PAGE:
Group comparisons in demographic and clinical variables were performed using analyses of variance for continuous variables and chi-square tests for dichotomous variables. ANCOVA models using group (ADHD and normal control), degradation level, and time were used to test each CPT-IP outcome variable (i.e., hit rate, RT, discriminability). Parametric estimates of discriminability (d-prime) were calculated according to Macmillan and Creelman {Macmillan, 1991 #9856}. Medication use on the day of testing was entered as a covariate in all testing of task outcome measures.

For image analyses, we conducted an region of interest (ROI) voxel-based analyses using Statistical Parametric Mapping software (SPM5, Welcome Department of Cognitive Neurology, UK). The original functional images were realigned, spatially normalized to the Montreal Neurological Institute (MNI) template and smoothed with an 8-mm full width and half maximum Gaussian filter. Individual runs exhibiting 2mm in point to point translation head motion were removed from the study (see fMRI acquisition section for details on excluded scans).

Statistical analysis at individual level was performed using the general linear model implemented in SPM5 {Friston, 1995 #9855; Friston, 1995 #9854}. Since the design calls for a factorial analysis where degradation level is crossed with task, the initial analysis for each subject at each time point involved modeling signal intensity as a function of task, degradation and the interaction between task and degradation levels. Each block of rest and task trials were modeled using a boxcar function convolved with a canonical hemodynamic response function. After estimating the model, a linear contrast (F-contrast) was used to test the relative effects of task and degradation and their interaction. We also generated t-contrast maps for each potential pairwise contrast. These contrast t-images for each subject were then submitted to a random effects group analysis using a one sample t-test for determining differences between task and rest conditions within each group and two sample t tests for comparing contrasts across groups. However none of the interaction terms nor the main effect of degradation in either group was statistically significant in any of the analyses. Therefore our final analyses are based on combining data across the three levels of degradation. For group level analysis we combined the data across group and time using a repeated measure analysis of variance where time is treated as a within subject factor and group and the interaction term between group and time also included in the model. The combined analysis (instead of analyzing the data at each time point or for each group separately) has more power and lends itself to handle other covariates of interest readily. We include two covariates of interest in our models: 1) medication use on the day of testing and 2) performance as measured by d-prime.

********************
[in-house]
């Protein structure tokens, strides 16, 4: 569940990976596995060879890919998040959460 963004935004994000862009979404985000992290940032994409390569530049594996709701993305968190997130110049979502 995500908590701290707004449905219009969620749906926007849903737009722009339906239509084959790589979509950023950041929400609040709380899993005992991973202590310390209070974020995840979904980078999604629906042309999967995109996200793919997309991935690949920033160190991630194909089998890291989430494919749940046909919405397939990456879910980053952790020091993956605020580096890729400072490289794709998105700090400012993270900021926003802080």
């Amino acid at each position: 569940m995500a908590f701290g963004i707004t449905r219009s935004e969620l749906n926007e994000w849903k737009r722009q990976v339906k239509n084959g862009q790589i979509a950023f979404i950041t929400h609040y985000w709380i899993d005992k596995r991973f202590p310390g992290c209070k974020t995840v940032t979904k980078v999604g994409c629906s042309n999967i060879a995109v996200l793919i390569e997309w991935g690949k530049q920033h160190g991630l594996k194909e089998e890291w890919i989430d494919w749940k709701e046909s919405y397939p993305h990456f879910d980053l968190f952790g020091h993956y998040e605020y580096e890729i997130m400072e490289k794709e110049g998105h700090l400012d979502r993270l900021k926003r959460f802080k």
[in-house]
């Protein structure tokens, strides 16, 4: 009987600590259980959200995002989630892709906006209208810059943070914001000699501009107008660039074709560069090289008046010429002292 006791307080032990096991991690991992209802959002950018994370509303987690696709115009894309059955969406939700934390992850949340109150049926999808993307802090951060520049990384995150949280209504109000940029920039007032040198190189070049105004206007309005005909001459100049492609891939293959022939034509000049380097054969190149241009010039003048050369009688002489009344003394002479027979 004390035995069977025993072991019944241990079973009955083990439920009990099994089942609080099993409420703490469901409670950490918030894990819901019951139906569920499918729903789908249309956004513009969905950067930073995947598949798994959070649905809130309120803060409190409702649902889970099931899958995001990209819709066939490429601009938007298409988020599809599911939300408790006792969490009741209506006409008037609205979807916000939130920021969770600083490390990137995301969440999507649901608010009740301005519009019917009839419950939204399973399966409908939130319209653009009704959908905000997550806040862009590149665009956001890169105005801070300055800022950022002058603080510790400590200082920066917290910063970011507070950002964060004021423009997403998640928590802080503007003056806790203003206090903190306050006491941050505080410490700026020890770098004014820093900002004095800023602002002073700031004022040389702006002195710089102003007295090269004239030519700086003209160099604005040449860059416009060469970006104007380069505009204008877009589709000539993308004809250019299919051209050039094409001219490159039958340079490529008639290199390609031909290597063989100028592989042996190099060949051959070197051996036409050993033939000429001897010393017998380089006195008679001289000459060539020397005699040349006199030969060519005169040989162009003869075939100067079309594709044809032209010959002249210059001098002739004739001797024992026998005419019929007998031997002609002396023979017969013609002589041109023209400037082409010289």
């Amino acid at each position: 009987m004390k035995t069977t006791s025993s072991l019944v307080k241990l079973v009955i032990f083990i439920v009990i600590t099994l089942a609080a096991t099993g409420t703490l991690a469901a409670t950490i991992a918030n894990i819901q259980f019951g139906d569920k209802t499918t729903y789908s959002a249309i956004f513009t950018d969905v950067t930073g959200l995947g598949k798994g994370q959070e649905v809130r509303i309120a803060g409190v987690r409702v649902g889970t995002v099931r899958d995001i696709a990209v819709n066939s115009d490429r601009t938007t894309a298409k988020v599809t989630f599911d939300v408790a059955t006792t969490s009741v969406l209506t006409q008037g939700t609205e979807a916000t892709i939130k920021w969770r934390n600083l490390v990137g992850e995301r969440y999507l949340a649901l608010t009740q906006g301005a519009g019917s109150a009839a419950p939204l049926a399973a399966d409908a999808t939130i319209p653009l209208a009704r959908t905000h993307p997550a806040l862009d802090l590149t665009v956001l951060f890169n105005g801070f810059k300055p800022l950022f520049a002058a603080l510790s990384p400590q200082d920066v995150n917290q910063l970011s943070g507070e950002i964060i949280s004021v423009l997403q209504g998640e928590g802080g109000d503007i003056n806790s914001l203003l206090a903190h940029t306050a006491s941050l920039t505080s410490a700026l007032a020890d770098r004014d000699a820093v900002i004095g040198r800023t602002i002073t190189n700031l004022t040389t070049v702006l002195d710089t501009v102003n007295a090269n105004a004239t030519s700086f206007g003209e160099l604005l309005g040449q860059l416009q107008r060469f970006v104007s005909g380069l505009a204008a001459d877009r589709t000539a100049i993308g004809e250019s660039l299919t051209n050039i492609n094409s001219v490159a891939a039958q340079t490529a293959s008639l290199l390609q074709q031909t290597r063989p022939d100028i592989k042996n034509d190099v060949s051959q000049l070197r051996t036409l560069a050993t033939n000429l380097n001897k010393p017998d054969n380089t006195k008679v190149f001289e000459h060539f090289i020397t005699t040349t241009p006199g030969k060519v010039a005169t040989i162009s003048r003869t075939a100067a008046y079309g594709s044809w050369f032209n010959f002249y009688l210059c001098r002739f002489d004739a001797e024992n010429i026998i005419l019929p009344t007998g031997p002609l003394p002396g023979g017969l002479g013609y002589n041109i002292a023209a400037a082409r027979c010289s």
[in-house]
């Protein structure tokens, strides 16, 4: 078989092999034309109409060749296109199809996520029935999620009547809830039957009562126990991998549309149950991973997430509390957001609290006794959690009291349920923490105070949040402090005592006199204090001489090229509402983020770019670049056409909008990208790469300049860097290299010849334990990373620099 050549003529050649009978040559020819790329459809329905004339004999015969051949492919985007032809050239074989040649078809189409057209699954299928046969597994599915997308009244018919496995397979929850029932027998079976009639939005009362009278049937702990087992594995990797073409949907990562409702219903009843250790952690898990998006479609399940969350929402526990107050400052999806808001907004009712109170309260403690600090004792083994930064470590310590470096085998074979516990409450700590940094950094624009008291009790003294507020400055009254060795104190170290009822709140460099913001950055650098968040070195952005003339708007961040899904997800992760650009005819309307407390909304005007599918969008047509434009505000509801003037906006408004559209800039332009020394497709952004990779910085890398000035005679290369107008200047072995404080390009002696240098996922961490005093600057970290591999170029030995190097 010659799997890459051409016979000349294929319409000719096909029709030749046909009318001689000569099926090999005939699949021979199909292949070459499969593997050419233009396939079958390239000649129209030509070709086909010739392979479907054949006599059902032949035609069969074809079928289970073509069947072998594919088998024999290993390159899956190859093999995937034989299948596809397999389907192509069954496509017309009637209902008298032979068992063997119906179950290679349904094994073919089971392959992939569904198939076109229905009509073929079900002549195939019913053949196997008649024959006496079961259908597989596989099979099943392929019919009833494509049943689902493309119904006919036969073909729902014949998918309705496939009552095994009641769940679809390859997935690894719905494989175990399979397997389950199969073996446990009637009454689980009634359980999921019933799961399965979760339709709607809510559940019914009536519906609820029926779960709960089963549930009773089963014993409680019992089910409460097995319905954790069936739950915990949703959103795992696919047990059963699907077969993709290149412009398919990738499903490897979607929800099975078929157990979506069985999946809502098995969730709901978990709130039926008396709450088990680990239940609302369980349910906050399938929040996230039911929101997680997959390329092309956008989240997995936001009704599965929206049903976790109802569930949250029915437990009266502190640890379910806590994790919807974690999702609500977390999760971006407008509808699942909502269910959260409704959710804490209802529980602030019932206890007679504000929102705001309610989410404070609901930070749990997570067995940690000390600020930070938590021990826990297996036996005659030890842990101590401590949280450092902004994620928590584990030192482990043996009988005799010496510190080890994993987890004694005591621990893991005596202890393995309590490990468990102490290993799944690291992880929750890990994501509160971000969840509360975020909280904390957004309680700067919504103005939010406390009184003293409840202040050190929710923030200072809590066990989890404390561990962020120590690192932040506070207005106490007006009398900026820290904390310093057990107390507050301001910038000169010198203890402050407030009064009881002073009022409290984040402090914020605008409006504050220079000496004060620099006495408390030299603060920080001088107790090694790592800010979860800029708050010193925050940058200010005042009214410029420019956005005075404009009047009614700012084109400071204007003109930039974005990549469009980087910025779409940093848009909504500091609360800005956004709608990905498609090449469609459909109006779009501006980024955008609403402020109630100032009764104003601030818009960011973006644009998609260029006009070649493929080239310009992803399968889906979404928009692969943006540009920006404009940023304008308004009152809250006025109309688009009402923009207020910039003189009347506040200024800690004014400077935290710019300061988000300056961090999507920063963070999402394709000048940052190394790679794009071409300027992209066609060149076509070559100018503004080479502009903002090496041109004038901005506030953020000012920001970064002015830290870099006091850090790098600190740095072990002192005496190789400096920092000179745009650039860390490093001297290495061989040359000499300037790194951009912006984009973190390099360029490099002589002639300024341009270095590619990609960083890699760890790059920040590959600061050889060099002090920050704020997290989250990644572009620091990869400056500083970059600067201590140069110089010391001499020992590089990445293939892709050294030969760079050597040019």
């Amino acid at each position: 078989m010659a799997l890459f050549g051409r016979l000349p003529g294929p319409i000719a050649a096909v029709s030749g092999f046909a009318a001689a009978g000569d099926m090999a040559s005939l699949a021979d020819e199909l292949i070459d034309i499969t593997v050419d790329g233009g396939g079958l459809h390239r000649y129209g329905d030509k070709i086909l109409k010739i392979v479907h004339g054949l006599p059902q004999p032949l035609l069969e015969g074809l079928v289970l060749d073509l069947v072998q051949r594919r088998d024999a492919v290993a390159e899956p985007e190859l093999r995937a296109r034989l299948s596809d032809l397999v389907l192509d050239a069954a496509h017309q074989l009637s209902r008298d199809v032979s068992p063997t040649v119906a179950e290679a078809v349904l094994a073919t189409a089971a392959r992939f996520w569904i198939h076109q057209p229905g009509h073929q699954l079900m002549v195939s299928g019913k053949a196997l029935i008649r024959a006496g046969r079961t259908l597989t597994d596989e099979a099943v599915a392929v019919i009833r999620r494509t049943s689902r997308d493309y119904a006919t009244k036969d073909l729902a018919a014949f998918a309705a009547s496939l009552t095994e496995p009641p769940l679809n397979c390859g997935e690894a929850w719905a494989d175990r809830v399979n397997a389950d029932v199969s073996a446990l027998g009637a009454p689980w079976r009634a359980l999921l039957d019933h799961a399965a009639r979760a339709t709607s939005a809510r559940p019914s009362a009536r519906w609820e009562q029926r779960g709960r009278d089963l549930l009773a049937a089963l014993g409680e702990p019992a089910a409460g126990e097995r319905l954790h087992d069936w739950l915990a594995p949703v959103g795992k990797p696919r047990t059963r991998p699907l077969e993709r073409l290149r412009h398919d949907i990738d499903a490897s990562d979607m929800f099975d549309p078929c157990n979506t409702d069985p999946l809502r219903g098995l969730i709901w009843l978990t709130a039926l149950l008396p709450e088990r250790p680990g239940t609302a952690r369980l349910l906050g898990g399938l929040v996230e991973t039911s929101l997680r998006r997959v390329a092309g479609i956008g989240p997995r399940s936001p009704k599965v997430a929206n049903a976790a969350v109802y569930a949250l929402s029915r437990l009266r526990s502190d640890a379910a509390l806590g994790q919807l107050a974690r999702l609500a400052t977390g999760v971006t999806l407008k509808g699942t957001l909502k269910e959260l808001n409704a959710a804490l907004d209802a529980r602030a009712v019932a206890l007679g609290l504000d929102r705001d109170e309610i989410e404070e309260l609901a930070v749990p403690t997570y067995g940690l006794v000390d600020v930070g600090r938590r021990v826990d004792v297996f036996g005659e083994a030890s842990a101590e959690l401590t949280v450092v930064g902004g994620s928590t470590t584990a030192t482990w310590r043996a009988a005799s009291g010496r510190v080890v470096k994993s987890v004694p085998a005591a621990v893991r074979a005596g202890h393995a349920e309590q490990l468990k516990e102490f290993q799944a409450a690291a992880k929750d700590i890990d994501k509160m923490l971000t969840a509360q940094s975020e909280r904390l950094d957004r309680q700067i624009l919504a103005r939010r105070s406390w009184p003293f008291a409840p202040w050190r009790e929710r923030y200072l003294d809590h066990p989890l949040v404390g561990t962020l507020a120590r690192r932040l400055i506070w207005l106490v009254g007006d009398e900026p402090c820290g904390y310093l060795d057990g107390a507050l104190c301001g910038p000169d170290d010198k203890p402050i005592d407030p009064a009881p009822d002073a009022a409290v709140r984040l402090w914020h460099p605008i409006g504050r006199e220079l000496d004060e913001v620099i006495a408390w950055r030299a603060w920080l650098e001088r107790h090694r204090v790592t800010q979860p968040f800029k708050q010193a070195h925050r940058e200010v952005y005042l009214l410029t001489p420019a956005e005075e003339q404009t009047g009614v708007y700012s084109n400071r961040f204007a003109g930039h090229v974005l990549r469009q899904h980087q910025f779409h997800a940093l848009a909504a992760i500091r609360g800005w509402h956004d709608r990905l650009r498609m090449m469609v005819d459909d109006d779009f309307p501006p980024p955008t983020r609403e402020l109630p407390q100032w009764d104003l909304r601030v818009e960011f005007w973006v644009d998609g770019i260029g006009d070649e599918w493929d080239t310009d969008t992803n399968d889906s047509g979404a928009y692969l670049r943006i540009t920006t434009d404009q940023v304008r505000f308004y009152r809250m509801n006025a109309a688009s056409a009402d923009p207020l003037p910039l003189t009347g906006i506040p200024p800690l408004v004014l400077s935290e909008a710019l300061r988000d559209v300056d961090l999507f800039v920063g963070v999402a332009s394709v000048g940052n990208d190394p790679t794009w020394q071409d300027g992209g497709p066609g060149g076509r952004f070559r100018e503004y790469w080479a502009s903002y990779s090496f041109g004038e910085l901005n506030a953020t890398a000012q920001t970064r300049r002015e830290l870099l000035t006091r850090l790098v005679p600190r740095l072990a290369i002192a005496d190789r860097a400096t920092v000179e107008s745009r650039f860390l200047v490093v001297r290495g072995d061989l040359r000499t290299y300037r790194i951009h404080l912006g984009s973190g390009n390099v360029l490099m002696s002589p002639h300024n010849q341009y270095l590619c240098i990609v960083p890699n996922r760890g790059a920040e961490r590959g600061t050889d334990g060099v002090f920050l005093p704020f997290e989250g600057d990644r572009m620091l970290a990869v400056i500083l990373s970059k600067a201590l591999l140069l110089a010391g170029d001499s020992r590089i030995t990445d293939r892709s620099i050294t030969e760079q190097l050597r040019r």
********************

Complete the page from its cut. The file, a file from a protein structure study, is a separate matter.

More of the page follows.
A region of interest (ROI) mask was used when examining areas of activation for all analyses. ROIs that have shown activations on the CPT-IP attentional task (cites: Cal to add) or similar attentional tasks (cites: Cal to add) were identified and were the only brain regions that were examined for activation differences. ROIs included bilateral frontal lobes (Brodmanns areas [BA] 9, 10, & 12), anterior cingulate gyrus, posterior cingulate, striatum, parahippocampal gyrus, hippocampus, and inferior parietal lobe. Within each region, activations were examined on a voxel by voxel basis. Regions were considered significant at p<0.005 (uncorrected) statistical significance and a cluster extent threshold greater than 5 voxels.


Behavioral Results

Using the same sample as was used for the imaging analyses, means and sds were computed for several performance outcomes including hit rate, reaction time, and discriminability (dprime). See Table 1. ANCOVAs were conducting using time, parametric level, and group status as independent variables and medication status on the day of testing as a covariate. Parametric degradation level was significant for reaction time (p>.01) and for dprime (p<.05) but was not significant for hit rate (p=.07). For RT, the 50% degradation condition produced slower RTs than both other degradation conditions (p<.05). For dprime, the 25% degradation condition produced higher values of dprime than both the 0% and 50% degradation conditions (p<.05). The main effect of group status was non-significant across all variables (p>.75). There was a main effect of visit only for reaction time (p<.0001) but this effect must be interpreted in light of a group × visit interaction effect whereby the children with ADHD demonstrated significant improvements in RT from Time 1 to Time 2 but the normal control group did not.

Table 1
Demographic information and behavioral task performance at Time 1 and Time 2

Imaging Results